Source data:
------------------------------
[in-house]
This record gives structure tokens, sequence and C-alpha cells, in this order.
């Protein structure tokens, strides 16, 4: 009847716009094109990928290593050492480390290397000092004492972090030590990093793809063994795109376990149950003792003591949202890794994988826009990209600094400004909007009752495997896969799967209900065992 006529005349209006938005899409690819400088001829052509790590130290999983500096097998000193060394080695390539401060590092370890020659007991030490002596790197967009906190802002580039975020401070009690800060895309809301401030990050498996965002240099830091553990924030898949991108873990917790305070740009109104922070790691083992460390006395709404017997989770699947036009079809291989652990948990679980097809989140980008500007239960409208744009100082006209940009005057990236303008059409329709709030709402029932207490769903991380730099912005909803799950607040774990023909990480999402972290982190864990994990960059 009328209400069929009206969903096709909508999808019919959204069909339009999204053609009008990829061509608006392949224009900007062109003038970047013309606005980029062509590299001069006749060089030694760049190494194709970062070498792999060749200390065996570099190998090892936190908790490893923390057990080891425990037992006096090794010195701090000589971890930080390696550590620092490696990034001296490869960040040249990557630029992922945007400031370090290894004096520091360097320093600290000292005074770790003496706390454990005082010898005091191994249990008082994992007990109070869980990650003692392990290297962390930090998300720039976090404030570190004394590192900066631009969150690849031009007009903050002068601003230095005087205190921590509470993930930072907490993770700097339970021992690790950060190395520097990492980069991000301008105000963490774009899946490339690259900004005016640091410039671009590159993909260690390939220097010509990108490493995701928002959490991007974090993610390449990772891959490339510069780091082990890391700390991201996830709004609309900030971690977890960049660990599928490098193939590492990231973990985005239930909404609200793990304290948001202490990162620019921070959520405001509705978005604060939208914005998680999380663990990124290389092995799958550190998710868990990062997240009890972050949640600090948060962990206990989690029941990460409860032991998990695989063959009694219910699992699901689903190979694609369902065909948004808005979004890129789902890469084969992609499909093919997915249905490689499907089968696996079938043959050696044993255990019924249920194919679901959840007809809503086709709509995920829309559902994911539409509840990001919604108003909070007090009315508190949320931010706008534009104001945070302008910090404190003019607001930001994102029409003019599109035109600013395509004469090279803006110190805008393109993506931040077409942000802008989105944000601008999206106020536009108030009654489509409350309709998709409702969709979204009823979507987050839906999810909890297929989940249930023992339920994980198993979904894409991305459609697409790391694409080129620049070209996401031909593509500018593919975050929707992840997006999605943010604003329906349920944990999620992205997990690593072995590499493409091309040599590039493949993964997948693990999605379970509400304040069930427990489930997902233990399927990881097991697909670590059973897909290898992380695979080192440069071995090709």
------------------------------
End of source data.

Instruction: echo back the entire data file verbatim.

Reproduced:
[in-house]
This record gives structure tokens, sequence and C-alpha cells, in this order.
């Protein structure tokens, strides 16, 4: 009847716009094109990928290593050492480390290397000092004492972090030590990093793809063994795109376990149950003792003591949202890794994988826009990209600094400004909007009752495997896969799967209900065992 006529005349209006938005899409690819400088001829052509790590130290999983500096097998000193060394080695390539401060590092370890020659007991030490002596790197967009906190802002580039975020401070009690800060895309809301401030990050498996965002240099830091553990924030898949991108873990917790305070740009109104922070790691083992460390006395709404017997989770699947036009079809291989652990948990679980097809989140980008500007239960409208744009100082006209940009005057990236303008059409329709709030709402029932207490769903991380730099912005909803799950607040774990023909990480999402972290982190864990994990960059 009328209400069929009206969903096709909508999808019919959204069909339009999204053609009008990829061509608006392949224009900007062109003038970047013309606005980029062509590299001069006749060089030694760049190494194709970062070498792999060749200390065996570099190998090892936190908790490893923390057990080891425990037992006096090794010195701090000589971890930080390696550590620092490696990034001296490869960040040249990557630029992922945007400031370090290894004096520091360097320093600290000292005074770790003496706390454990005082010898005091191994249990008082994992007990109070869980990650003692392990290297962390930090998300720039976090404030570190004394590192900066631009969150690849031009007009903050002068601003230095005087205190921590509470993930930072907490993770700097339970021992690790950060190395520097990492980069991000301008105000963490774009899946490339690259900004005016640091410039671009590159993909260690390939220097010509990108490493995701928002959490991007974090993610390449990772891959490339510069780091082990890391700390991201996830709004609309900030971690977890960049660990599928490098193939590492990231973990985005239930909404609200793990304290948001202490990162620019921070959520405001509705978005604060939208914005998680999380663990990124290389092995799958550190998710868990990062997240009890972050949640600090948060962990206990989690029941990460409860032991998990695989063959009694219910699992699901689903190979694609369902065909948004808005979004890129789902890469084969992609499909093919997915249905490689499907089968696996079938043959050696044993255990019924249920194919679901959840007809809503086709709509995920829309559902994911539409509840990001919604108003909070007090009315508190949320931010706008534009104001945070302008910090404190003019607001930001994102029409003019599109035109600013395509004469090279803006110190805008393109993506931040077409942000802008989105944000601008999206106020536009108030009654489509409350309709998709409702969709979204009823979507987050839906999810909890297929989940249930023992339920994980198993979904894409991305459609697409790391694409080129620049070209996401031909593509500018593919975050929707992840997006999605943010604003329906349920944990999620992205997990690593072995590499493409091309040599590039493949993964997948693990999605379970509400304040069930427990489930997902233990399927990881097991697909670590059973897909290898992380695979080192440069071995090709």